For Brooks kids, a trip to the public library turned into a lesson on ruin and release

Brooks Middle School teacher Quentin Wright decided to use a field trip to the library to inspire his students to use art and freedom of expression to cope with social injustice.
Brooks Middle School students pose with their english teacher Quentin Wright (far right) as they tour the Orland Park Public Library. Provided by Quentin Wright

One Harvey teacher treated his students to a field trip at a local temple of knowledge.

Brooks Middle School students visited a Black Lives Matter exhibit at Orland Park Public Library earlier this month. The “Black Lives Matter: A Child’s Vision” exhibit documents Orland Park’s June 2020 protests in the aftermath of the death of George Floyd.

For english teacher Quentin Wright, a trip to the library presented the perfect opportunity to bridge literacy, excursion, and social justice advocacy. This trip comes as book banning and protests over race-conscious curriculum have turned schools into the latest culture wars battleground.

Those conversations are avoided because they’re uncomfortable for educators and students, Wright said. “Being that this is a library, I feel like it’s a great place to go, learn to articulate those emotions,” and learn how others have coped in similar situations.

The exhibit boasts a physical and digital component. Replete with portraits, cubist Afrofuturistic paintings, and black-and-white photography on canvas, viewers can also scan nearby QR codes, transported to a digital archive with anti-racism research.

That’s been seen in five continents, said Aisha Scott, a Brooks alum and Midlothian teacher who narrated the exposition.

Aisha Scott, a teacher in Midlothian and Brooks alum, narrated the “Black Lives Matter: A Child’s Vision” exhibit currently on display at OPPL. It’s about “collective care,” Scott said. Provided by Quentin Wright

Local view, global impact

Orland Park’s protests were inspired by a young boy who wanted to peacefully protest, to which roughly 300 people attended, Scott said, and later decided to document through art.

The reception’s been both inviting to some in the south suburban area drawn to dialogue around race and evidencing and those revolted. “To be honest with you, I think some people saw Black Lives Matter, and they were completely turned off,” Scott said.

However, COVID-19 “had us looking at each other not just in a local sense but a global sense,” Scott said, adding she believes the largely white and Republican Orland Park community is changing—both ideologically and demographically.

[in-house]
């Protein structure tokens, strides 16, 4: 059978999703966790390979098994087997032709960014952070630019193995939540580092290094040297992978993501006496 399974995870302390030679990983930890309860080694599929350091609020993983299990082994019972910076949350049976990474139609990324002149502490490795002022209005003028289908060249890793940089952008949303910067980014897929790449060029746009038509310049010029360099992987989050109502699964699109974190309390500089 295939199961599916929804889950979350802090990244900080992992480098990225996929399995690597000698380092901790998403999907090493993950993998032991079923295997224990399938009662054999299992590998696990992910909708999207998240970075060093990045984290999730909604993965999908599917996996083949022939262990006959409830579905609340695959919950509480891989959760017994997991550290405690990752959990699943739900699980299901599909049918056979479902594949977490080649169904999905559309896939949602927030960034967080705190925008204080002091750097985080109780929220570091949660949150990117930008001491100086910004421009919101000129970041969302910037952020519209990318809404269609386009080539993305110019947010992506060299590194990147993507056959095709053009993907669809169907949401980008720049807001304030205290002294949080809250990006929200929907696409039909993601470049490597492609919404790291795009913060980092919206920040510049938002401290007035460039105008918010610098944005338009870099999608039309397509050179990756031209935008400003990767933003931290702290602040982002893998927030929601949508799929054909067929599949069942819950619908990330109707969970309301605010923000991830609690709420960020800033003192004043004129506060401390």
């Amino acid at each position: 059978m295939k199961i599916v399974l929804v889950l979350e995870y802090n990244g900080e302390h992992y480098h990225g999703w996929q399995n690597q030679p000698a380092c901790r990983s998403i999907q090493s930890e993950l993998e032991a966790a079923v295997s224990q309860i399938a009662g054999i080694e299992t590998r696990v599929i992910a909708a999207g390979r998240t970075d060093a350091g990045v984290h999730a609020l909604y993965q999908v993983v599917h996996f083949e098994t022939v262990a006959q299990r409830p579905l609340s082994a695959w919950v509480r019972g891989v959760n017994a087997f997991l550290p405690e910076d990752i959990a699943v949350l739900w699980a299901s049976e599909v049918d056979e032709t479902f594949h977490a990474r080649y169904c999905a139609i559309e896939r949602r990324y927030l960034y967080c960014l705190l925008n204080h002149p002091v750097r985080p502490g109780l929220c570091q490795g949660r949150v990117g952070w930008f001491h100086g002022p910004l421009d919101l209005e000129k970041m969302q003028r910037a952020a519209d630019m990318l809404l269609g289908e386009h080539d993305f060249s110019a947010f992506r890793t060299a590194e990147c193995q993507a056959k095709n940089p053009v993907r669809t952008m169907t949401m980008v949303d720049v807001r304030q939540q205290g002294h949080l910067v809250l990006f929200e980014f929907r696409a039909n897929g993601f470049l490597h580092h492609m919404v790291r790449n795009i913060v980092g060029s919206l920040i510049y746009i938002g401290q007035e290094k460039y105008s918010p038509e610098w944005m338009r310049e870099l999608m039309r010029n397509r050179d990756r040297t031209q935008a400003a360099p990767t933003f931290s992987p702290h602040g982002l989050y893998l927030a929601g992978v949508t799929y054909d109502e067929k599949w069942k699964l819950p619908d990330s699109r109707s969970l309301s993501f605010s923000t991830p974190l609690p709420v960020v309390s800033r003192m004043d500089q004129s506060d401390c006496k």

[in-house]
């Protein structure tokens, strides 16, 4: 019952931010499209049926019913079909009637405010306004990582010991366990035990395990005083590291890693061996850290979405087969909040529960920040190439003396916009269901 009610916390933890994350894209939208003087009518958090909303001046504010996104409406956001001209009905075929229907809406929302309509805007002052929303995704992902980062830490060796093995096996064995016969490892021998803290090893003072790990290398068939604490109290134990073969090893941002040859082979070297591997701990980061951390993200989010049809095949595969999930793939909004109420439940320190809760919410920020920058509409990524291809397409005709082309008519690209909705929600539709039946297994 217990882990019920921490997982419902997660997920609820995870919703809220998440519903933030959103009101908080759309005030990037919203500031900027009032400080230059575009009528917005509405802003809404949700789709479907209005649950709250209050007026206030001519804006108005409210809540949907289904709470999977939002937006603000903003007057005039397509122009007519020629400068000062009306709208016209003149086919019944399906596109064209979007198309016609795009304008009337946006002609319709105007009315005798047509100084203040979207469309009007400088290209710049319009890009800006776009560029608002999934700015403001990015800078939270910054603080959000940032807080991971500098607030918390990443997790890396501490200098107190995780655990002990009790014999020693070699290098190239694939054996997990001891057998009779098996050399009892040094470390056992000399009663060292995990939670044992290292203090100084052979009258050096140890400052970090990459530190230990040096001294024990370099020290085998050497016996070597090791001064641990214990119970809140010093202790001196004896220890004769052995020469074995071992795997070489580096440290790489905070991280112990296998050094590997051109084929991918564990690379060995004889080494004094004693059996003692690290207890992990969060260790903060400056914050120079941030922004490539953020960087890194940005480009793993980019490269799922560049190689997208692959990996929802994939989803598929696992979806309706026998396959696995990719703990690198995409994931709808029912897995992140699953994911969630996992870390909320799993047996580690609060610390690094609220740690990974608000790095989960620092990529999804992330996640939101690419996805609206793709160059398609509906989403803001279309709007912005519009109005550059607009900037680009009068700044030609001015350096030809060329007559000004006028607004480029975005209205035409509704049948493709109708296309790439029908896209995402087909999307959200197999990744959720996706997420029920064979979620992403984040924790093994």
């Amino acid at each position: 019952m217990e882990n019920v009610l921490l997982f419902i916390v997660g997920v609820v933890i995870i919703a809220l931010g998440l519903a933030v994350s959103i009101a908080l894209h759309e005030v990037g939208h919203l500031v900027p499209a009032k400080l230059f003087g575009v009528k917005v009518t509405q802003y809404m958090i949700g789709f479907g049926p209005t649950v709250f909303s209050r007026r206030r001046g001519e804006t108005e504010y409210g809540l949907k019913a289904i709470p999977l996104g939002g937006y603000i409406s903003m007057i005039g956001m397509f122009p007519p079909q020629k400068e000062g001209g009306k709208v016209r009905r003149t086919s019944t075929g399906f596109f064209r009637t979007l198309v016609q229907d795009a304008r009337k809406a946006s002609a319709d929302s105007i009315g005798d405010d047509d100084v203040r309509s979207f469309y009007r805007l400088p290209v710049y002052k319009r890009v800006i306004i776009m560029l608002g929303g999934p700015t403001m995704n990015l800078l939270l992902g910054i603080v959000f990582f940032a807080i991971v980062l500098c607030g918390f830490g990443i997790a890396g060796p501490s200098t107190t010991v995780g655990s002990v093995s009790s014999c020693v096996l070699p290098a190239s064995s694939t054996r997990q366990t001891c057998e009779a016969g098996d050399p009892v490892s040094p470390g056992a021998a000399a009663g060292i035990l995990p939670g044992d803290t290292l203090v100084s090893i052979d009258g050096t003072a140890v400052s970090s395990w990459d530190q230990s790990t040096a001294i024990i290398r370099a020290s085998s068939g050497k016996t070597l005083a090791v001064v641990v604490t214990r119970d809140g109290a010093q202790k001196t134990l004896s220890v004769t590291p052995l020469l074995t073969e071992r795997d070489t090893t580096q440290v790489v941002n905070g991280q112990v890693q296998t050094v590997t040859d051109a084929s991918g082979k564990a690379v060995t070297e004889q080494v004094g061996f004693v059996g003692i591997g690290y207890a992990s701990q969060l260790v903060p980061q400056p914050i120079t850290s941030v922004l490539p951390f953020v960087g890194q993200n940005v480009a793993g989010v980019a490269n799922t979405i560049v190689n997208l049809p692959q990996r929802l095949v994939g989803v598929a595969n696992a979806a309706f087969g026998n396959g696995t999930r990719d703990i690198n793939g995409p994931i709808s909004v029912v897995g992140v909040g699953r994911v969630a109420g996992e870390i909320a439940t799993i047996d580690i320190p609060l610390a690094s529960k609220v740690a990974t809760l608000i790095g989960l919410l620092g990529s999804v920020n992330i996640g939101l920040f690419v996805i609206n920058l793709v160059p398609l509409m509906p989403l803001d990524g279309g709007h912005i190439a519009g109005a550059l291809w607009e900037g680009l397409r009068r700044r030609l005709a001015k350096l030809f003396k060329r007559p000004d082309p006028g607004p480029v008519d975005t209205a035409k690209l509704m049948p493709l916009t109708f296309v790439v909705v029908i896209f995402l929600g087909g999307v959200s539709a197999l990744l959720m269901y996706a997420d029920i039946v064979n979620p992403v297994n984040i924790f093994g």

Scott will travel to South Africa next summer to share the Black Lives Matter digital curriculum as a global fellow with the NEA Foundation.

Room 150 sounds off

Pictured left to right, beginning with the top row: Destiny Harris, Treasure Lewis, Debbie Curtis III, John, Ari, Ashley, and Damaris Santana. HWH / Amethyst J. Davis

The HWH spoke with a few eighth graders who roamed the OPPL and saw “A Child’s Vision.” Here’s what they shared about the trip, how it impacted them, favorite hobbies, and surprise free books.

Destiny White, 13: The student council class president expected the visit to be “dry,” she said, but found the visit inspiring and impactful. “That encouraged me—I went home after that and told my mom about the whole thing,” White said, who posted about the event on her Snapchat.

Treasure Lewis, 13: Lewis liked that artists “painted girls with the afros and different colors and boys and people holding hands that were different skin colors.” She raved about the library, eager to return with her sister. “They’ve got stuff about African Americans that we can learn.”

Ashley, 13: It was a fun trip to repeat, Ashley said. Next time, she’ll “try out the video game room or see the rest of the books.”

Stephanie, 13: “It showed me little people can do so much stuff to impact the world,” Stephanie mused, a soccer lover who has aspirations of becoming a graphics designer.

Debbie Curtis III, 13: A member of the broadcasting club and young graphic designer for a comic, Curtis was drawn to the mangas and creative energy at the library. “They also had a gaming lounge and a teen lounge, so it was pretty fun.” Curtis finished her 500-page book in three days.

Students pose in front of marker promoting the exhibit. Provided by Quentin Wright

John, 13: “In eighth grade, it’s very educational—the Constitution and stuff,” John said of this initial thoughts about Mr. Wright’s surprise field trip. “I thought it was really cool somebody was thinking about other people” and “sticking up for other people,” he beamed of the exhibit. He snagged—and finished—his book about a glob of ink that learns by taking words.

Ari, 13: The student council vice president and technology enthusiast was excited for the trip because she enjoys reading and the exhibit “showed how our world faces these issues and how people are fighting for it, and I like that.”

Damaris Santana, 13: Initially, Santana wasn’t too keen on going to OPPL. “Since I was little, I wasn’t into reading,” she said, preferring math. Her perception on libraries has changed, drawn to OPPL’s spaciousness. “Now, if they [family] ask me to go, I’m probably gonna go—but not read a book.”

Ayriana, 13: “I like that many people came out to support Black Lives Matter,” Aryiana, who loves to draw and cheers at Brooks, said of the OP summer 2020 protests. The exhibit, coupled with the floors and interactive spaces, was also personal for Ariyana. “I’m half-Black, so I learned about my culture.”

Correction, 12/22/2022: An earlier version of this story incorrectly identified Scott as a fellow with the National Endowment for the Arts. She is a global leadership fellow with the NEA Foundation. This article has been updated to reflect that information.


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